If you are the type of person, who likes to find unusual non-touristy places, the Photo Antiquities Museum in Pittsburgh is a great place to visit. This museum has everything related to photographs: their history, how they were developed, what was shot, and with what. With a highly knowledgeable guide, they will show you so much about photography history in a delightful and entertaining way.
The Photo Antiquities Museum is located on the North Side of Pittsburgh on Ohio Street. It is in the middle of a bunch of downtown stores, and at first, glance looks closed. But, the trick is that you have to walk two doors down to the camera store and pick up your personal tour guide. This fantastic museum only gives guided tours but, the knowledge they impart is outstanding.
We spent a good hour getting the most extensive history of how photo development has progressed over the years. We viewed Daguerreotypes, Ambrotypes, Tintypes, and Albumen Prints. Our highlights were the Victorian, Civil War, mug shots, and post-mortem photos. I didn’t realize the extensive history of photography and how prints were made before I walked through this door.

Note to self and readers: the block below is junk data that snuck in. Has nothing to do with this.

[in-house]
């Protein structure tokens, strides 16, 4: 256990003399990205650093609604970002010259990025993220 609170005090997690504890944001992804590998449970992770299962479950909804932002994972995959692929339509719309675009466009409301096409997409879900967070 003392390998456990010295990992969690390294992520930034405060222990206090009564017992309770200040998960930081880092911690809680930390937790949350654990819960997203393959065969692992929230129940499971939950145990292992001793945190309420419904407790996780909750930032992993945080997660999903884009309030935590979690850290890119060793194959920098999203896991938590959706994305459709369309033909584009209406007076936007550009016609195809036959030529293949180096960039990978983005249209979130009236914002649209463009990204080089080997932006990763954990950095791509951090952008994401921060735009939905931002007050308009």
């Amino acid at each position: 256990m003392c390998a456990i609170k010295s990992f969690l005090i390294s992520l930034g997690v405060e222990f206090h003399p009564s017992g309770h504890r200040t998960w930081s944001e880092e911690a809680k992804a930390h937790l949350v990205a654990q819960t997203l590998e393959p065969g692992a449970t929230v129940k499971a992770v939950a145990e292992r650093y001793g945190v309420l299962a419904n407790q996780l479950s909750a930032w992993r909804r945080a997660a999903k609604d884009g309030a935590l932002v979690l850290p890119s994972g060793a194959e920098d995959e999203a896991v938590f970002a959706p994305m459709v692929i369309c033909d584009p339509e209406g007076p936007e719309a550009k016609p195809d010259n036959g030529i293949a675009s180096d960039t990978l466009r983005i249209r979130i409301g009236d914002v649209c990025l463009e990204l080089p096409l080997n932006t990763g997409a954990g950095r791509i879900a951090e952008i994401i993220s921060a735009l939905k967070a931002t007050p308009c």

The evolvement of when and how we took photographs has definitely changed over the years. From taking photos of the dead, preserving family legacies by taking family portraits, to mug shots of criminals. Each picture tells a story, and every one of them is unique and deserves to be told and seen.
As we followed our tour guide further back in the museum, we were treated to more surprises. A natural atrium room filled with vintage cameras. There were cameras everywhere we looked. We even tried to find our cameras on the wall stacked with the modern versions.
The biggest reveal was the complete collection of the only known pictures of Shantytown, Pittsburgh from the 1930s. The wall was filled with astonishing photos showing what life was like living in wooden shacks in the Strip District. A photographer for the Pittsburgh Sun-Telegraph, Ed Salamony, took the pictures but, never published or even developed them. He donated the negatives to the museum where they were developed and are now displayed for those willing to tour this fantastic facility.
The latest exhibit they are showcasing is “The Golden Age of Flying” from the years of 1919 to 1940. Some of the aviation photographs on display have never been seen before. This museum does a great job of showcasing the history of photographs in a particular time. I definitely need to make a trip out to Pittsburgh and see this exhibit. Have you been here already and seen this exhibit? Let me know what you think in the comments.
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If you would like to see more of my nomad travels, check out my post on my first month of traveling full-time: One Month of Nomad Travel. If you are coming to Pittsburgh for a visit, check out these posts: